By BASN Wire Services ATLANTA — The sneaker industry has gone...
YOU DON’T UNDERSTAND!
YOU DON’T UNDERSTAND!
By Anthony McClean, Editor – In – Chief Emeritus
“I say what you think, but are afraid to say in public.”
– Comedian Bernie Mac.
NEW HAVEN, CT (BASN) — When the Jonathan Martin/Richie Incognito affair came to light last season, many folks behind closed doors within the NFL were uncomfortable about implications that these “fourth wall” revelations would mean regarding the climate of the locker room.
Even though there have been — and probably still are — several homosexual players within the locker rooms in pro and college sports, there still remains a very uneasy and immature attitude regarding the issue.
In their blood lust to control the spin on every aspect of the game, Commissioner Roger Goodell and his PR cronies did anything and everything to diffuse the situation. Months later, when Missouri All-American linebacker Michael Sam announced that he was gay prior to the NFL Combine, the league’s spin would make a 360 degree turn. In fact, NFLPA president DeMaurice Smith would declare that any team official who anonymously downgraded Sam was “gutless”.
Much like when the NBA’s Jason Collins made public his sexual orientation just over a year ago, Sam was applauded for coming out. From President Obama to others in the LGBT community, Sam was depicted by many as a pioneer and or hero just before he was drafted by the Rams (7th round, 249th overall) in May. Earlier this month, Sam was given the Arthur Ashe Courage Award recipient at the 2014 ESPY’s.
Despite the league’s efforts to paint an open acceptance on the subject, there was some opposition regarding Sam, his orientation, and his possible draft and or playing status. Much of it (whether the NFL wanted to admit it or not) came upon the heels of the Martin/Incognito affair and the scrutiny surrounding it.
However, when former NFL coach and current NBC analyst Tony Dungy chimed in on the subject, you saw just how narrow-minded and hypocritical the mainstream media can be.
In an interview with the Tampa Tribune — in which the quotes were made months ago, but the story wasn’t released until this week — Dungy stated that if he was still coaching, he wouldn’t have drafted Sam. “I wouldn’t have taken him,” Dungy said to the Tribune. “Not because I don’t believe Michael Sam should have a chance to play, but I wouldn’t want to deal with all of it. It’s not going to be totally smooth. … Things will happen.”
It didn’t take long for the media to take Dungy to task for his “controversial” and “hypocritical” statement.
Many went after him because his public religious background and his role in the Michael Vick affair following the whole dog-fighting issue. They also questioned how Dungy could’ve that kind of viewpoint following his own racial struggles to get his first NFL head coaching job. Some even went so far as to evoke Sam’s plight to be similar to the signing of Jackie Robinson by the then Brooklyn Dodgers back in the 1940′s.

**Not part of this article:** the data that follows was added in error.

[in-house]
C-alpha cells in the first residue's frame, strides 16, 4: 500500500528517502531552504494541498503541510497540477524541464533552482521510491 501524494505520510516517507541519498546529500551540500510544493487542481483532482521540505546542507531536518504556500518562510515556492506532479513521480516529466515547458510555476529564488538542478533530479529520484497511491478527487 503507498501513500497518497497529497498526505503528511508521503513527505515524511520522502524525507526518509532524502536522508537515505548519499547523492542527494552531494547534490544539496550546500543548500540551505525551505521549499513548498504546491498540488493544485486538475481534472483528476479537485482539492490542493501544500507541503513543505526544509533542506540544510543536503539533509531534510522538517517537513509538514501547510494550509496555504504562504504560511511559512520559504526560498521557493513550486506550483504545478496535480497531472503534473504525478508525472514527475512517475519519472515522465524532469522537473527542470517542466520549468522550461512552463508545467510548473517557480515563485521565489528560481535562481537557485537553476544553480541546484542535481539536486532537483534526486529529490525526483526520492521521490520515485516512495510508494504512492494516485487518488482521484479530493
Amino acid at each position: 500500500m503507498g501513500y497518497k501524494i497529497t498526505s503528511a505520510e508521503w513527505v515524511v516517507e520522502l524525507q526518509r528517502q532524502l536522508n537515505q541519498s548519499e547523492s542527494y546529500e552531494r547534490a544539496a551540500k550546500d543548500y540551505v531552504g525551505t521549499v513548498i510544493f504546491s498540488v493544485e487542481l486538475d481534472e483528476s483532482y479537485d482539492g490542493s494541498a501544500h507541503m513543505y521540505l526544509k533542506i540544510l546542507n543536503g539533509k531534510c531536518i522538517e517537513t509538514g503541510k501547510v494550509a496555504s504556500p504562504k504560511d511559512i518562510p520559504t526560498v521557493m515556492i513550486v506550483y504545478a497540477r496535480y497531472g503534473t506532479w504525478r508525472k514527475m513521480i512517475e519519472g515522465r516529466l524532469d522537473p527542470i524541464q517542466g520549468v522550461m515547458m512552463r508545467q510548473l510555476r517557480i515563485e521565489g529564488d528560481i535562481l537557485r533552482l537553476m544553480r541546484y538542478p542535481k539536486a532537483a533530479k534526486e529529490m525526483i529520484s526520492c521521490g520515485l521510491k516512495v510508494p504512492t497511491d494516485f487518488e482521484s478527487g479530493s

We heard these same analogies when the Collins issue was made public as well. However, I want to deal with the Dungy issue.
Several times since Sam came out, I stated on our talk show “The Batchelor Pad” that despite the fact he was the 2013 SEC Defensive Player of the Year, I thought that he wouldn’t get drafted because of the very distractions that Coach Dungy stated. In fact, the very same media folks that are currently trying to tear Dungy a new one reiterated those very same sentiments as well.
The fact that the Tribune article was held until the opening of training camps this week leaves me with a very “something is rotten in the state of Denmark” feeling as well. The manipulation of the timing of Dungy’s quotes — which were made just after Sam being drafted — should be a huge red flag to those who are being quick to judge the former Tampa Bay Buccaneer coach as well.
When one takes a look at the big picture of this contrived “controversy”, I refer to the above quote from the late King of Comedy. Despite what many may think of Dungy’s religious stance, his response to the question was all about football. Somehow that’s the real thing that has been lost on many in regards to Sam. Many in the mainstream media still can’t handle a strong black man with a strong opinion when asked to share it.
In fact, I wonder aloud what the media’s reaction would have been if a Tim Tebow or a Kurt Warner had stated the same viewpoint as Coach Dungy.
Whether it’s Sam, Collins, or any other athlete’s sexual orientation, at the end of the day it’s really none of our damn business. Eventually, the former Missouri standout is going to be remembered more for whether he can play on the field as opposed to who he’s sharing his bed with. We’ve already seen over the last few months how this issue and one’s opinion on it can be thrust upon the public for hidden agendas.
While the NFL tries to play the politically correct game, privately many officials and coaches are in lockstep with Dungy’s beliefs.
Maybe I’m being naïve, but in my heart I feel that while there will always be scrutiny for the gay athlete in sports, much of the negative won’t come from within the locker room. The Martin/Incognito affair not withstanding, most of the scorn I think will come from a mainstream media corps that’s looking for another gotcha moment or obnoxious fans in the stands with the liquid courage of a drunken coward.
Needless to say, the entire football and sports world will be watching.